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Territorial acknowledgement

This job aid provides ideas and tips on how to acknowledge Indigenous territories before meetings.

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Ancestral diplomacy

Territorial acknowledgement is rooted in an ancient Indigenous diplomatic custom. When an Indigenous person came to be on the territory of another Nation, even if only passing through, they would announce their presence by saying something like, "l acknowledge that I am on the traditional territory of X Nation." It was a way of saying: "I acknowledge that you are the Nation responsible for preserving this territory and I come in peace."


In these times of Reconciliation, the custom has been revived for meetings of a more or less official nature to acknowledge the Indigenous Nation or Nations that occupy the territory where the meeting is taking place.

Whatever the situation, making a respectful territorial acknowledgement at the start of an activity is essential to reconciliation.

"Acknowledging territory shows recognition of and respect for Aboriginal Peoples. It is recognition of their presence, both in the past and the present. Recognition and respect are essential elements of establishing healthy, reciprocal relations. These relationships are key to reconciliation..."

Guide to Acknowledging First Peoples and Traditional Territory


The wording depends on whether the territory is First Nations, Métis or Inuit land. It is also important to know whether or not a modern territorial agreement or treaty exists.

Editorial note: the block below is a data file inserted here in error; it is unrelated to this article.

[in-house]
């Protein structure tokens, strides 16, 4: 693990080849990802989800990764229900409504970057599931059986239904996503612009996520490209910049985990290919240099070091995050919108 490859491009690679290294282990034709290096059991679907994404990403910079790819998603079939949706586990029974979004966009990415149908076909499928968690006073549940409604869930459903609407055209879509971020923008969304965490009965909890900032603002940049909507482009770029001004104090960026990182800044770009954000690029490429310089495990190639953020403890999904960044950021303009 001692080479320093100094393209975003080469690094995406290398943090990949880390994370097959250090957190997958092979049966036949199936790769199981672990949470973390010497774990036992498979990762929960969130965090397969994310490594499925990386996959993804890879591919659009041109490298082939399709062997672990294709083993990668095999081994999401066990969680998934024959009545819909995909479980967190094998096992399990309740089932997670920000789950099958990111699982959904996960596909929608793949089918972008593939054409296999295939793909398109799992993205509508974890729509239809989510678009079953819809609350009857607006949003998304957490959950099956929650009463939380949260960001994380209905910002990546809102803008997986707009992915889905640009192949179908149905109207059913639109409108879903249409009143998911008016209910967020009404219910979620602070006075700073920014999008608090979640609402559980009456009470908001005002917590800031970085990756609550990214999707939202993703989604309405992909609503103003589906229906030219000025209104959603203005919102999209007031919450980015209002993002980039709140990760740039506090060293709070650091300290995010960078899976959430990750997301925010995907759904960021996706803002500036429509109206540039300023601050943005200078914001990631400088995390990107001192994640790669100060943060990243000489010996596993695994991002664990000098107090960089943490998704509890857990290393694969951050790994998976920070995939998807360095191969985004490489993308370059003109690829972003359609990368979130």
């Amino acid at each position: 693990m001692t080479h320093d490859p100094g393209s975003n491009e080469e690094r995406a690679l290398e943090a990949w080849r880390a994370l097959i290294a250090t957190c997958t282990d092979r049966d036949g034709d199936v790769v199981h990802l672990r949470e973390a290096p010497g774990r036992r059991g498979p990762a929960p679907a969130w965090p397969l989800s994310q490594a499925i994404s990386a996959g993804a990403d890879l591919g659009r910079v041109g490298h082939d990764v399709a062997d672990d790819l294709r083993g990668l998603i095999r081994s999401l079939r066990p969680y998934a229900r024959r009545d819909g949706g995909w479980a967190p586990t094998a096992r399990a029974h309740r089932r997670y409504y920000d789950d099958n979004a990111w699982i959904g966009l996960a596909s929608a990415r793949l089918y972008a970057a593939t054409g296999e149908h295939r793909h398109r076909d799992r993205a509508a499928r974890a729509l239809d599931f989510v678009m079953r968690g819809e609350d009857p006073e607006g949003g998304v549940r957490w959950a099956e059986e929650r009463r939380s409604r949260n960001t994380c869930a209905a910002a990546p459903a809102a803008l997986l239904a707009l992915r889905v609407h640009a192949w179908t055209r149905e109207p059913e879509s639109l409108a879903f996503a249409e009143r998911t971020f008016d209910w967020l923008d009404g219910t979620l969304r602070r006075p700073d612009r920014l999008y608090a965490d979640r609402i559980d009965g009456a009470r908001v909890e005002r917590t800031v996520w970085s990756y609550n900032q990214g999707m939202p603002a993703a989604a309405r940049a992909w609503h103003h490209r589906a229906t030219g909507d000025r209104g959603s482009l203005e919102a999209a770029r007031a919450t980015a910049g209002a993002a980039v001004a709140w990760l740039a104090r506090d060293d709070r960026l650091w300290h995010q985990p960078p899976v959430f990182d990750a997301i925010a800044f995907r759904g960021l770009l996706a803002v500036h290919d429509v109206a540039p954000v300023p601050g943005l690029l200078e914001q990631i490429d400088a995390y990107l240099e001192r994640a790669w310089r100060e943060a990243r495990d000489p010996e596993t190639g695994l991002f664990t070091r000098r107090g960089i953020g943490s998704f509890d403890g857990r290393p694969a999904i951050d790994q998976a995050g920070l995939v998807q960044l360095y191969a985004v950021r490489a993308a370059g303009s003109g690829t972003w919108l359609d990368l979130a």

Among Métis

When you are on Métis Nation territory, simply refer to territory and not to traditional territory.

Among Inuit

The tradition of acknowledging territory does not exist among Inuit. However, Inuit Nunangat (where Inuit live) is not a large homogeneous block, but comprises four separate regions:

Among First Nations

There are hundreds of First Nations in Canada. Always check on which traditional territory you find yourself.

Whether or not a modern treaty or territorial agreement is in place

The wording of the territorial acknowledgement changes depending on whether there exists a modern territorial agreement or treaty (traditional territory) or not (unceded traditional territory) between the Nation and Canada.

What is a border?

The borders of colonial states often created artificial divisions within traditional territories. For example, Mohawk territory overlaps Quebec, Ontario and the United States.

Potential overlap

Several Indigenous Nations may occupy the same territory, in which case, you must name them all. For example, in Vancouver, the Musqueam, Squamish, Tsleil-Waututh and Tsawwassen Nations agree that their traditional territories overlap each other.

Some examples

Winnipeg – First Nations (modern territorial agreement/treaty) and Métis

"I wish to acknowledge that we are gathered on Treaty 1 territory, traditional territory of the Anishinaabeg, Cree, Oji-Cree, Dakota, and Dene Peoples, and on the homeland of the Métis Nation."

National Capital – First Nations (without a modern territorial agreement/treaty)

"I wish to acknowledge that the lands on which we are gathered are part of the traditional unceded territory of the Anishinaabeg People."


No standard wording applies to all territories. There is no "one size fits all."

Several municipalities, provinces and territories have worked with their Indigenous partners to codify an appropriate wording.

Learn about the protocols that you should follow prior to your visit.

Ask an Indigenous Elder from the region to help you with the wording.

Please refer to the following resources:


Mobile App: Reconciliation: A Starting Point

Download the "Reconciliation: A Starting Point" app to access a wealth of information on Indigenous Peoples in Canada, key historical events, and reconciliation.

Indigenous Learning Series

Discover Canada's shared history with First Nations, Inuit and Métis Peoples.

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